As most design professionals would agree, it is extremely rare throughout the country that a designer is responsible on a project for site safety or for controlling the means, methods, sequences, techniques, or procedures of construction. Thus, it would be extremely difficult for a plaintiff’s counsel to locate a qualified expert who would venture an opinion that the standard of care required an architect or engineer to protect the injured iron worker.
This example of the injured iron worker highlights an important aspect of the concept of duty. As most design professionals understand and appreciate, standard form agreements typically emphasize the fact that design professionals have no obligation to ensure construction means and methods or to ensure site safety during the construction phase. Typically, the contactors (i.e., the entities most capable of controlling construction and site safety) are exclusively responsible therefore. What this means in practical terms is that in any construction accident case the best defense for a design professional is typically found in the construction agreements for that project.
Just as contractual provisions protect a design professional; the wrong provisions can also inadvertently create exposure for a design professional by, among other things, heightening the standard of care. This issue is not present in most cases in which standard form agreements are used. In cases in which an owner has modified a standard from agreement or uses his or her own contract language, be wary of contractual provisions that specifically increase the standard of care applicable to a design professional. For example, some owners insert in their contracts provisions requiring that the design professional perform its services consistent with the “best” practices employed in the design community or must use “superior” or “maximum” efforts. Contract provisions such as these are problematic for a number of reasons. First, such provisions can effectively increase the standard of care applicable to a design professional over and above what would apply in a specific situation. Looked at using the legal terms referenced above, by agreeing in a contract to use “best” or “superior” efforts, a design professional will increase or heighten the duty which he or she owes on a particular project. In such a situation, it is no defense to a negligence claim to argue that a design professional complied with the applicable standard of care and did exactly what a reasonably prudent practitioner would and should do. If by contract a design professional is obligated to use “best” efforts, then anything less (even if it complies with the standard of care) would represent a breach of the contract and, as a result, would create exposure for the design professional.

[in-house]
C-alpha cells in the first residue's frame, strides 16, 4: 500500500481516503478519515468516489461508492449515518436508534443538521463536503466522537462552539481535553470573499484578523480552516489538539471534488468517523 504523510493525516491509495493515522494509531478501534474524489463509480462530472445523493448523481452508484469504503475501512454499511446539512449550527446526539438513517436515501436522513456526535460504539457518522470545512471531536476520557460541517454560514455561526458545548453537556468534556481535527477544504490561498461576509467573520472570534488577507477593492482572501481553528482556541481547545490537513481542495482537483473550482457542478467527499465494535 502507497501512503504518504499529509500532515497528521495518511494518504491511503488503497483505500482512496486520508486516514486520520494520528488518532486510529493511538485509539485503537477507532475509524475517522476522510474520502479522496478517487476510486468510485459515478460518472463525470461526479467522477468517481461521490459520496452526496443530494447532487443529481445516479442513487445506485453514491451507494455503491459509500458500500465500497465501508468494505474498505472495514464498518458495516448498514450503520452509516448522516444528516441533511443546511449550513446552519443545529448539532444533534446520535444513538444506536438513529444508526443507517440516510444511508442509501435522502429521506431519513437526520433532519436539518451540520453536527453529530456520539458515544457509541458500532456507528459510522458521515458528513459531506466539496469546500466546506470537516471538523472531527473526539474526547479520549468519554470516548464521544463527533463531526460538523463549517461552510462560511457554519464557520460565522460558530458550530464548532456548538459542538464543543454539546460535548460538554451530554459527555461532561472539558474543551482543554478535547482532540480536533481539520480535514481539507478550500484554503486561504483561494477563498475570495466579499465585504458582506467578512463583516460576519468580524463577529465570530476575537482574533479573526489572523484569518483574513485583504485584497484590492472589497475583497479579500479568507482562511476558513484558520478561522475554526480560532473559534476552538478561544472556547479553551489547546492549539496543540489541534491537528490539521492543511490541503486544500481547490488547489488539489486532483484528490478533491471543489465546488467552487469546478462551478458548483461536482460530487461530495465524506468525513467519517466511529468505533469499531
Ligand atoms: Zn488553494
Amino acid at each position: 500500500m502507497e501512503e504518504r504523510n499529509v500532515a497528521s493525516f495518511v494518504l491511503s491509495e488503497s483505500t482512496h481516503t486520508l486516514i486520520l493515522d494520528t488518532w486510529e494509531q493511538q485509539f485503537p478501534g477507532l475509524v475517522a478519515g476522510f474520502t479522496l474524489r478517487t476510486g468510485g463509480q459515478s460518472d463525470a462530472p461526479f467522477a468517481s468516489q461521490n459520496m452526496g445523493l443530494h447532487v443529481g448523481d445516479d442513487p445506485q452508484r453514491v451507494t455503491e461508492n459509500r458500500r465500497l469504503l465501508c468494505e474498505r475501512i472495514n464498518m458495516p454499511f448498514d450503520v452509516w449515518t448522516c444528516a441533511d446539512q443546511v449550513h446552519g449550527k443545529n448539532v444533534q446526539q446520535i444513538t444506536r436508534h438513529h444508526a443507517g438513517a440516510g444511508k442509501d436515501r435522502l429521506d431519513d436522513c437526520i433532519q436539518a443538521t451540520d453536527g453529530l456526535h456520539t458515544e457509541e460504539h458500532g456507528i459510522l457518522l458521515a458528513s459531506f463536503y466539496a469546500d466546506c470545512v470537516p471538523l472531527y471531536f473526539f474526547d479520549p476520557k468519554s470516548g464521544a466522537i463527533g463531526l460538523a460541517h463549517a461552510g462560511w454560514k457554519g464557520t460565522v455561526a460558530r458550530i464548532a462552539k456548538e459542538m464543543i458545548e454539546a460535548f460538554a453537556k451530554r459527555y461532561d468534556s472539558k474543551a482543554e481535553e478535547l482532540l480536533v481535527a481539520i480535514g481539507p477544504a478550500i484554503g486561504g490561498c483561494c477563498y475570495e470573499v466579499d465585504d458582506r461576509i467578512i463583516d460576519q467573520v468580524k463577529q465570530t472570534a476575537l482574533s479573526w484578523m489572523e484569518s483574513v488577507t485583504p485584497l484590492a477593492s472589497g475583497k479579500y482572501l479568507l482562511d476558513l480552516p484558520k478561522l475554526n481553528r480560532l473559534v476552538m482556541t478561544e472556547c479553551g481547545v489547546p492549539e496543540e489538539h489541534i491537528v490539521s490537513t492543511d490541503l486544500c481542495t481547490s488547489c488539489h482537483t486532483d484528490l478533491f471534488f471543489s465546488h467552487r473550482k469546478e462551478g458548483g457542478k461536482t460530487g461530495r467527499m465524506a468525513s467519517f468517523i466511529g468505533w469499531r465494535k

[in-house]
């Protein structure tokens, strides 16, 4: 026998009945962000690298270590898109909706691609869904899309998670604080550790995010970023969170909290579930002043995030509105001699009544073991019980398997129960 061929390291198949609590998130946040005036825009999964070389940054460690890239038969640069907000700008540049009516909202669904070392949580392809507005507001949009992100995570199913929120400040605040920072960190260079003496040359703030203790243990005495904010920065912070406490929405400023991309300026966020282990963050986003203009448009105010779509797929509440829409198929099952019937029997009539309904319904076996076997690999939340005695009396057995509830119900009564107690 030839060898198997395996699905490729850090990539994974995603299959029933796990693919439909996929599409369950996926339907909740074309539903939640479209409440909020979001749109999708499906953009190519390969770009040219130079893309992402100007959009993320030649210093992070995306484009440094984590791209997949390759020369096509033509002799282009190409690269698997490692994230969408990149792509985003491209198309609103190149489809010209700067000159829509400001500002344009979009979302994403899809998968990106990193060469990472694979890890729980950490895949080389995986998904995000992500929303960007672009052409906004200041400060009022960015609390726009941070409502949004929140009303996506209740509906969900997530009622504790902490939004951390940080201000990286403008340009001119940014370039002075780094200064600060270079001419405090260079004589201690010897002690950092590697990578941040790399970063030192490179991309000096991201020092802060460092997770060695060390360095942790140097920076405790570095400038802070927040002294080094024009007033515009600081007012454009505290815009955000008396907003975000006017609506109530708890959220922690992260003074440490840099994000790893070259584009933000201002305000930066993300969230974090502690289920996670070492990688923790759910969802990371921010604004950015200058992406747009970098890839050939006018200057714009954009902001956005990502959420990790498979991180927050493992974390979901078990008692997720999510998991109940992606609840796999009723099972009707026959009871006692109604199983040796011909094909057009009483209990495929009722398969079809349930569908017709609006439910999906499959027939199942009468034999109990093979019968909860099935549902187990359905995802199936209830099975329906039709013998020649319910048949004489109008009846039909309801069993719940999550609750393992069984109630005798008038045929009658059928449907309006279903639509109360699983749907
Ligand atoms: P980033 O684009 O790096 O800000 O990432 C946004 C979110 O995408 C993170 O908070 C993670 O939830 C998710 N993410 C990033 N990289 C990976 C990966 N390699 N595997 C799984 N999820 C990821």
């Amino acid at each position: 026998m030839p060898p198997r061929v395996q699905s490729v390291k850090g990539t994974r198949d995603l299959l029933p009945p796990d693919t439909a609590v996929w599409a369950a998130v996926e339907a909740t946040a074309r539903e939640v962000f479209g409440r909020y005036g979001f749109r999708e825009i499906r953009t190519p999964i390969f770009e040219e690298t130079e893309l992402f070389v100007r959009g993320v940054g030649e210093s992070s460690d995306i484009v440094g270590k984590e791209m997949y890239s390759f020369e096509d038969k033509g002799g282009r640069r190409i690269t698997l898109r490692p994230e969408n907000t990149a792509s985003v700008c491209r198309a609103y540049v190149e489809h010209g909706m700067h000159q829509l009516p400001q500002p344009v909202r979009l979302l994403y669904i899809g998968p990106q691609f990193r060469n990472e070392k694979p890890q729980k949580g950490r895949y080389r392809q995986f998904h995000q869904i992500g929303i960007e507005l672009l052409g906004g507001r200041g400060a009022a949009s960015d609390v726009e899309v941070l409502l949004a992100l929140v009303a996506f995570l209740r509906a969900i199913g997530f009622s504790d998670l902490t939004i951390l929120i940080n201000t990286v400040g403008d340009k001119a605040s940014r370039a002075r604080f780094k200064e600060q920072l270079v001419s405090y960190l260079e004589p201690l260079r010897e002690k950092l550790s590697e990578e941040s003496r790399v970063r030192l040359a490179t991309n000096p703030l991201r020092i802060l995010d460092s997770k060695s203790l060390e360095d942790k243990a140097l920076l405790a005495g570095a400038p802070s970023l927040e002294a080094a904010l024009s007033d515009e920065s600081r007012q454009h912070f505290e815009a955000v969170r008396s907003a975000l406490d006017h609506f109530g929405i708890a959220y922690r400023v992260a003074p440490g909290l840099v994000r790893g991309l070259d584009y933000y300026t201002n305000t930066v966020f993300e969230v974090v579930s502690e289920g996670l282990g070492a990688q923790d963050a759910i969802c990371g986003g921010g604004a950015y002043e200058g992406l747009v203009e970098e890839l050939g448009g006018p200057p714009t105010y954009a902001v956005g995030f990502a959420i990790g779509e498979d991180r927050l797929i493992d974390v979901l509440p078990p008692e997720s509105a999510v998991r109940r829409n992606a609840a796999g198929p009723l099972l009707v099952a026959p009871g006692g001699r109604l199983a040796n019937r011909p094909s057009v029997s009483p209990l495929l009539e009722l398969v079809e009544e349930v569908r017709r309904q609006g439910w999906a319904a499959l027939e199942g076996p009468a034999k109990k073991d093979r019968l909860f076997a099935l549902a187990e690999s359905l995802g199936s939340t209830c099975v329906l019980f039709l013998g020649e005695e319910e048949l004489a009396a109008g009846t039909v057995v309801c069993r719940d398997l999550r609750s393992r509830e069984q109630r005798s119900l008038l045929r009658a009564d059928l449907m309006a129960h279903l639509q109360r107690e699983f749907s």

These types of contract provisions which heighten the standard of care are also problematic as they may inadvertently jeopardize insurance coverage. Most professional liability policies cover a design professional’s negligence. As noted above, generally speaking, a design professional is negligent when he or she fails to comply with the standard of care. When a claimant asserts a claim against a design professional, the insurance company will review the allegations in the complaint to determine if the claimant is alleging that the insured design professional was negligent or is alleging something else such as an intentional wrong (not covered), breach of contract (not covered), or violation of a consumer protection act such as chapter 93A (not covered). If a claimant asserts a claim that the design professional failed to comply with its contractual obligations to use “best” or “superior” efforts, then the insurance company has a valid argument that there is no insurance coverage. An insurance company in such a situation could deny coverage on the basis that the design professional is not being accused of negligence (a covered claim) but, instead, is being accused of breaching its contract (not covered). In this regard, most professional liability policies include a provision specifically excluding from coverage any obligation assumed by the design professional in its contract.3
1 For reasons that are not entirely clear, in the context of an arbitration proceeding, the person asserting the claim is the claimant, while the target of the claim is the respondent. 2 Unfortunately, there is typically a direct relationship between the severity of an injury and the number of parties whom the plaintiff will sue. In other words, the greater injuries, the more defendants will be included in the law suit. 3 Other examples of such exclusion are indemnity provisions. Design professionals have to be extremely careful when agreeing in a contract to defend or indemnify the client or a third-party. Unless the indemnity provision is carefully written, it can create an obligation on the part of the design professional which is not covered by professional liability insurance.
A contractor that had two separate contracts with a school district — one for preconstruction services and the other for construction services — did not have a disqualifying conflict of interest, a California appellate court held. The decision provides an important clarification for public agencies that want to hire the same contractor for both the design and construction stages.